The intersection of human rights and community involvement

Can you define what a human right is? It’s hard to pin down, isn’t it?

IMAG2985 copyAt Peacebuilders Camp, we help campers define human rights – and to recognize when rights are not being upheld. But our goal is not simply that campers leave camp with more knowledge. We hope they will take this knowledge and use it to become active in their local communities.

Our campers are young people who have already been taking an active role in their communities. For some, camp will lead them to someday become leaders in a social movement. For others, their camp experience will guide their innate passion for helping others as they grow up. When we combine knowledge with passion with community involvement, that’s a recipe for social change.

Here are some of the community activities our campers reported BEFORE camp:

  • I pick up litter mostly.
  • I help with Tent City (the homeless and homeless veterans) and I melt Crayons into hearts (Hearts of Hope) to give to gays who get married, wounded vets, homeless people, and people who just need a hug. I load bags at Toys for Tots, play in the Youth Orchestra and at Nursing Homes, attend Interfaith Events like Holi and the International Festival, volunteer at Santa’s Village, and dance in the local Ballet.
  • I am a girl scout, a green belt in karate, I do community service with my mom and her sorority.
  • I go to the community youth group. I helped clean up the little lakes in our community.
  • I help new people from my country if they are my age.
  • One way I am involved in my community would be being in a IGrow community that has a wide array of different types of plants and that we compost and recycle.
  • I am involved in my community by helping the less fortunate in my community through my church. Every summer the youth kids all go and help people who can’t fix their own houses and so we come and paint, tear up boards that have been eaten through and clean up.
  • IMAG3523 copyI take care of neighborhood kids.  I help friends and neighbors when it is needed.
  • I help rake elder people’s lawns, I do community clean up days at school and my neighborhood.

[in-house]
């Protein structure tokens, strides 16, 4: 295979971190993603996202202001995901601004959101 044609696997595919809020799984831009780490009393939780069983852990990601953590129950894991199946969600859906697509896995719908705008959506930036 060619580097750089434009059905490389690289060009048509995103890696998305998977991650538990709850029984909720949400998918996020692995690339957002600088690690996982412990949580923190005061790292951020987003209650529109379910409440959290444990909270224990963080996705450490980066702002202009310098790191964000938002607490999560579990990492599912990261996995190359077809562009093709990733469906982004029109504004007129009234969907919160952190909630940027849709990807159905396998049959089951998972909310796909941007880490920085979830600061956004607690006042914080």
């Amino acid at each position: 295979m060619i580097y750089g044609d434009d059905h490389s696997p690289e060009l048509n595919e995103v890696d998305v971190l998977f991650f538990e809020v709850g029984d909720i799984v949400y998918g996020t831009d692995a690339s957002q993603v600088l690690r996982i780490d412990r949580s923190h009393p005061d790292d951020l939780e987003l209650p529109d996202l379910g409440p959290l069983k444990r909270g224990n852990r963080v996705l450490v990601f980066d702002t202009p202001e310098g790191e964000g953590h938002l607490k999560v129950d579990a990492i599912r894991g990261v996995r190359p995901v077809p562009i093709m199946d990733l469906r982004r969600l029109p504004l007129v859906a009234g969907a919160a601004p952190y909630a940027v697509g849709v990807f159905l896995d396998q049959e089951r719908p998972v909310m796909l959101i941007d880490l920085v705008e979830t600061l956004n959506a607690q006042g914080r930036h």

• I like to help with community work days like the Martin Luther King day. This past year we helped to clean up a near by neighborhood and do work at our school.
  • I help plant trees and I do the hunger walk.
  • I go to church where I sing and pray.
  • I help fix bikes at the community center in the summer.
  • I am in Girl Scouts and we go to a Senior Living community and visit them help them get around.
  • I volunteer at a summer camp for younger children at my school.  I go to church regularly and sometimes volunteer as a greeter with my family.   I participate in youth retreats at my church. With a group of kids from my school we made many sandwiches for a homeless shelter.  I participate in an ariel dance group where we volunteer and mentor the younger dancers.
  • I wrote and analyzed for my local high school basketball team and I actually have a blog on every game.
  • I am part of a Feminist Collective and help run the youth projects that they have as part of the group. Additionally, I have attended several marches and peaceful demonstrations addressing a variety of issues such as climate change and police brutality.
  • I help my mom with her business when she feeds the homeless.
  • I have been involved with the Girl Scouts since I was five years old.  We do a lot of community projects. My family also volunteers throughout the year with different organizations mostly involving families.

Doesn’t that give you a ton of hope for the next generation? And that’s BEFORE they spent the summer at Peacebuilders Camp at Koinonia Farm! We’ll report soon on these campers’ post-camp community goals.

Categories: 2015 Peacebuilders Camp |